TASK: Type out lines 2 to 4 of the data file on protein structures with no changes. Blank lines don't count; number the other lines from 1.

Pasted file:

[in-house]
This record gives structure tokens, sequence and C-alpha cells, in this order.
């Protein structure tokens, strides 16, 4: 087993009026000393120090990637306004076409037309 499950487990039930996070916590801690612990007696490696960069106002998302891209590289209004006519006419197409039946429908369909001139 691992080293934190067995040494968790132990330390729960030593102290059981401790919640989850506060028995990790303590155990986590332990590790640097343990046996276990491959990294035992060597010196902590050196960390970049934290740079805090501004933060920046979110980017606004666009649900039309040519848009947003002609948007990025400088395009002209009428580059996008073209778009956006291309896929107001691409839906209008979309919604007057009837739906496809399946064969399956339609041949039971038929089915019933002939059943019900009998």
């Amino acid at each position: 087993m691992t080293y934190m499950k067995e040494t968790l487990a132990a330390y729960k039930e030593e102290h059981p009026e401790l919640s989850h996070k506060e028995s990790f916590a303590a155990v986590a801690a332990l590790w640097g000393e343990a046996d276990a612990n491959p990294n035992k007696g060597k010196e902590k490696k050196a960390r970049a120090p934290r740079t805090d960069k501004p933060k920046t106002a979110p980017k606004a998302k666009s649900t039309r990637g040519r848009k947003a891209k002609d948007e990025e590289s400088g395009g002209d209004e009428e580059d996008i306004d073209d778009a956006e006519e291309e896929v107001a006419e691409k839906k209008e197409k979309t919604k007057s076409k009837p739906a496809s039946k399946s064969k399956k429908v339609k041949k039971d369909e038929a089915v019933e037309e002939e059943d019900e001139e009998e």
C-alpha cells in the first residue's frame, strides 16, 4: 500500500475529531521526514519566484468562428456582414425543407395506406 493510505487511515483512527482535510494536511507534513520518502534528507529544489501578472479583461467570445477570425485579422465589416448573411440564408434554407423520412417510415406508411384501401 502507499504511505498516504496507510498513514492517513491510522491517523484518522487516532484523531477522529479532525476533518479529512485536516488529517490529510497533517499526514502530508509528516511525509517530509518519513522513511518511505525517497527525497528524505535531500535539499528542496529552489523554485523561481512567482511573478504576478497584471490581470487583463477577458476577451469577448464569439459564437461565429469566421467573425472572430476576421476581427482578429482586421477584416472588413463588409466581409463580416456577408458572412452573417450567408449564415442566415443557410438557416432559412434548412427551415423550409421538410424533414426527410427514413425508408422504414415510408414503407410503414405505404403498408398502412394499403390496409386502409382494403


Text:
This record gives structure tokens, sequence and C-alpha cells, in this order.
């Protein structure tokens, strides 16, 4: 087993009026000393120090990637306004076409037309 499950487990039930996070916590801690612990007696490696960069106002998302891209590289209004006519006419197409039946429908369909001139 691992080293934190067995040494968790132990330390729960030593102290059981401790919640989850506060028995990790303590155990986590332990590790640097343990046996276990491959990294035992060597010196902590050196960390970049934290740079805090501004933060920046979110980017606004666009649900039309040519848009947003002609948007990025400088395009002209009428580059996008073209778009956006291309896929107001691409839906209008979309919604007057009837739906496809399946064969399956339609041949039971038929089915019933002939059943019900009998």
């Amino acid at each position: 087993m691992t080293y934190m499950k067995e040494t968790l487990a132990a330390y729960k039930e030593e102290h059981p009026e401790l919640s989850h996070k506060e028995s990790f916590a303590a155990v986590a801690a332990l590790w640097g000393e343990a046996d276990a612990n491959p990294n035992k007696g060597k010196e902590k490696k050196a960390r970049a120090p934290r740079t805090d960069k501004p933060k920046t106002a979110p980017k606004a998302k666009s649900t039309r990637g040519r848009k947003a891209k002609d948007e990025e590289s400088g395009g002209d209004e009428e580059d996008i306004d073209d778009a956006e006519e291309e896929v107001a006419e691409k839906k209008e197409k979309t919604k007057s076409k009837p739906a496809s039946k399946s064969k399956k429908v339609k041949k039971d369909e038929a089915v019933e037309e002939e059943d019900e001139e009998e």